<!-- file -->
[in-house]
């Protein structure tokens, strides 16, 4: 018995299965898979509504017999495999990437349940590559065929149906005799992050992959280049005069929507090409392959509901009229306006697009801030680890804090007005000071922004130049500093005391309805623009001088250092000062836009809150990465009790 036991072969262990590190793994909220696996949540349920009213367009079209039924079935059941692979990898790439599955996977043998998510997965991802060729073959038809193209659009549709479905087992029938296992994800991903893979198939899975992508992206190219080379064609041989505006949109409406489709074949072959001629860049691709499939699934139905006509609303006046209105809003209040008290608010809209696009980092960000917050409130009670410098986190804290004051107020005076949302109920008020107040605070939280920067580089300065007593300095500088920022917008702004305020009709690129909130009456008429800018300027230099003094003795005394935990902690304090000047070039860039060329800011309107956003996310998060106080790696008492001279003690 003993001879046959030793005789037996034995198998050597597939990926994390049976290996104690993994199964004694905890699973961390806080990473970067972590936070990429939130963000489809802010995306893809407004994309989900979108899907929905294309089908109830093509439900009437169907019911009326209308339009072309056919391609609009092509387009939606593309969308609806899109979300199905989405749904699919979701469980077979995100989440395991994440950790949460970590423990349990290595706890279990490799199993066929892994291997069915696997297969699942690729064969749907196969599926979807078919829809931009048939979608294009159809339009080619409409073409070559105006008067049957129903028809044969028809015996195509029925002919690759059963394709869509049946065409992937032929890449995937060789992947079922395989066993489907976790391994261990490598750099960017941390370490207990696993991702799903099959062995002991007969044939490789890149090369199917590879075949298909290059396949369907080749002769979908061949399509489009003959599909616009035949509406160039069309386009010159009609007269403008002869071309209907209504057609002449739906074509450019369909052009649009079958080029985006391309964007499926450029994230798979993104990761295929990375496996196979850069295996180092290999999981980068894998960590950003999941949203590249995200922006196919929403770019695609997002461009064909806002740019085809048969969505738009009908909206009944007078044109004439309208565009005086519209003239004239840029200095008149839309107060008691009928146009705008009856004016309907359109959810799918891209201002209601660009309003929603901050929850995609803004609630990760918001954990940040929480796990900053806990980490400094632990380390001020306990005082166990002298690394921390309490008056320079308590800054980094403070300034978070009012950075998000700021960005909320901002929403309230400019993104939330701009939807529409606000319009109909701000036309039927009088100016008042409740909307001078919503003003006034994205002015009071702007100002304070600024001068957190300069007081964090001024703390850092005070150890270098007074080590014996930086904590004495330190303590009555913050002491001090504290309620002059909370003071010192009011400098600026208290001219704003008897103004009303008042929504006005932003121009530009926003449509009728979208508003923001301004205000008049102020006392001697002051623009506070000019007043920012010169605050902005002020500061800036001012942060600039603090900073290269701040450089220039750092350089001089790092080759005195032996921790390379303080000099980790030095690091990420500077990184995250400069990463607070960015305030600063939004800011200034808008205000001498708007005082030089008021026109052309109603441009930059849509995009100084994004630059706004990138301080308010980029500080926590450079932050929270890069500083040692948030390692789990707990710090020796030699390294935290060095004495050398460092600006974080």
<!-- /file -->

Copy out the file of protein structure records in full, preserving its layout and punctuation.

[in-house]
């Protein structure tokens, strides 16, 4: 018995299965898979509504017999495999990437349940590559065929149906005799992050992959280049005069929507090409392959509901009229306006697009801030680890804090007005000071922004130049500093005391309805623009001088250092000062836009809150990465009790 036991072969262990590190793994909220696996949540349920009213367009079209039924079935059941692979990898790439599955996977043998998510997965991802060729073959038809193209659009549709479905087992029938296992994800991903893979198939899975992508992206190219080379064609041989505006949109409406489709074949072959001629860049691709499939699934139905006509609303006046209105809003209040008290608010809209696009980092960000917050409130009670410098986190804290004051107020005076949302109920008020107040605070939280920067580089300065007593300095500088920022917008702004305020009709690129909130009456008429800018300027230099003094003795005394935990902690304090000047070039860039060329800011309107956003996310998060106080790696008492001279003690 003993001879046959030793005789037996034995198998050597597939990926994390049976290996104690993994199964004694905890699973961390806080990473970067972590936070990429939130963000489809802010995306893809407004994309989900979108899907929905294309089908109830093509439900009437169907019911009326209308339009072309056919391609609009092509387009939606593309969308609806899109979300199905989405749904699919979701469980077979995100989440395991994440950790949460970590423990349990290595706890279990490799199993066929892994291997069915696997297969699942690729064969749907196969599926979807078919829809931009048939979608294009159809339009080619409409073409070559105006008067049957129903028809044969028809015996195509029925002919690759059963394709869509049946065409992937032929890449995937060789992947079922395989066993489907976790391994261990490598750099960017941390370490207990696993991702799903099959062995002991007969044939490789890149090369199917590879075949298909290059396949369907080749002769979908061949399509489009003959599909616009035949509406160039069309386009010159009609007269403008002869071309209907209504057609002449739906074509450019369909052009649009079958080029985006391309964007499926450029994230798979993104990761295929990375496996196979850069295996180092290999999981980068894998960590950003999941949203590249995200922006196919929403770019695609997002461009064909806002740019085809048969969505738009009908909206009944007078044109004439309208565009005086519209003239004239840029200095008149839309107060008691009928146009705008009856004016309907359109959810799918891209201002209601660009309003929603901050929850995609803004609630990760918001954990940040929480796990900053806990980490400094632990380390001020306990005082166990002298690394921390309490008056320079308590800054980094403070300034978070009012950075998000700021960005909320901002929403309230400019993104939330701009939807529409606000319009109909701000036309039927009088100016008042409740909307001078919503003003006034994205002015009071702007100002304070600024001068957190300069007081964090001024703390850092005070150890270098007074080590014996930086904590004495330190303590009555913050002491001090504290309620002059909370003071010192009011400098600026208290001219704003008897103004009303008042929504006005932003121009530009926003449509009728979208508003923001301004205000008049102020006392001697002051623009506070000019007043920012010169605050902005002020500061800036001012942060600039603090900073290269701040450089220039750092350089001089790092080759005195032996921790390379303080000099980790030095690091990420500077990184995250400069990463607070960015305030600063939004800011200034808008205000001498708007005082030089008021026109052309109603441009930059849509995009100084994004630059706004990138301080308010980029500080926590450079932050929270890069500083040692948030390692789990707990710090020796030699390294935290060095004495050398460092600006974080």